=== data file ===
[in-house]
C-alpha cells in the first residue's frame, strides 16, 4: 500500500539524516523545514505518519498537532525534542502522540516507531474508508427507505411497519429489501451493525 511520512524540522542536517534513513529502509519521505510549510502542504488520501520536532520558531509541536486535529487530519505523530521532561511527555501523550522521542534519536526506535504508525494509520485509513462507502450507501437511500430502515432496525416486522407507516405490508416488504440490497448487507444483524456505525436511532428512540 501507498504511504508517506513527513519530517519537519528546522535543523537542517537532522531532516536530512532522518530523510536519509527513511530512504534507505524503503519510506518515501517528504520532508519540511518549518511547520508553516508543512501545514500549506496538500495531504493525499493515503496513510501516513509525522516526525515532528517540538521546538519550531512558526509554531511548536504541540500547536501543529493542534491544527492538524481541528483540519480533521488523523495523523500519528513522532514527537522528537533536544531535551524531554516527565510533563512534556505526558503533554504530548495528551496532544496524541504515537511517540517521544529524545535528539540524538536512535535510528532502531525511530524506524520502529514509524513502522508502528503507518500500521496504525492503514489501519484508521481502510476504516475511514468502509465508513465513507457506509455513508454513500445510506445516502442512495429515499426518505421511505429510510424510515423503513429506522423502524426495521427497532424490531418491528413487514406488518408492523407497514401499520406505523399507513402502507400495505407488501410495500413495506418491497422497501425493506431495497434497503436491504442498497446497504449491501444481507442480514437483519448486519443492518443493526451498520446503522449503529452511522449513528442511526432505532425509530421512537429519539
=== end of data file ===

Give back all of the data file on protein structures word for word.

[in-house]
C-alpha cells in the first residue's frame, strides 16, 4: 500500500539524516523545514505518519498537532525534542502522540516507531474508508427507505411497519429489501451493525 511520512524540522542536517534513513529502509519521505510549510502542504488520501520536532520558531509541536486535529487530519505523530521532561511527555501523550522521542534519536526506535504508525494509520485509513462507502450507501437511500430502515432496525416486522407507516405490508416488504440490497448487507444483524456505525436511532428512540 501507498504511504508517506513527513519530517519537519528546522535543523537542517537532522531532516536530512532522518530523510536519509527513511530512504534507505524503503519510506518515501517528504520532508519540511518549518511547520508553516508543512501545514500549506496538500495531504493525499493515503496513510501516513509525522516526525515532528517540538521546538519550531512558526509554531511548536504541540500547536501543529493542534491544527492538524481541528483540519480533521488523523495523523500519528513522532514527537522528537533536544531535551524531554516527565510533563512534556505526558503533554504530548495528551496532544496524541504515537511517540517521544529524545535528539540524538536512535535510528532502531525511530524506524520502529514509524513502522508502528503507518500500521496504525492503514489501519484508521481502510476504516475511514468502509465508513465513507457506509455513508454513500445510506445516502442512495429515499426518505421511505429510510424510515423503513429506522423502524426495521427497532424490531418491528413487514406488518408492523407497514401499520406505523399507513402502507400495505407488501410495500413495506418491497422497501425493506431495497434497503436491504442498497446497504449491501444481507442480514437483519448486519443492518443493526451498520446503522449503529452511522449513528442511526432505532425509530421512537429519539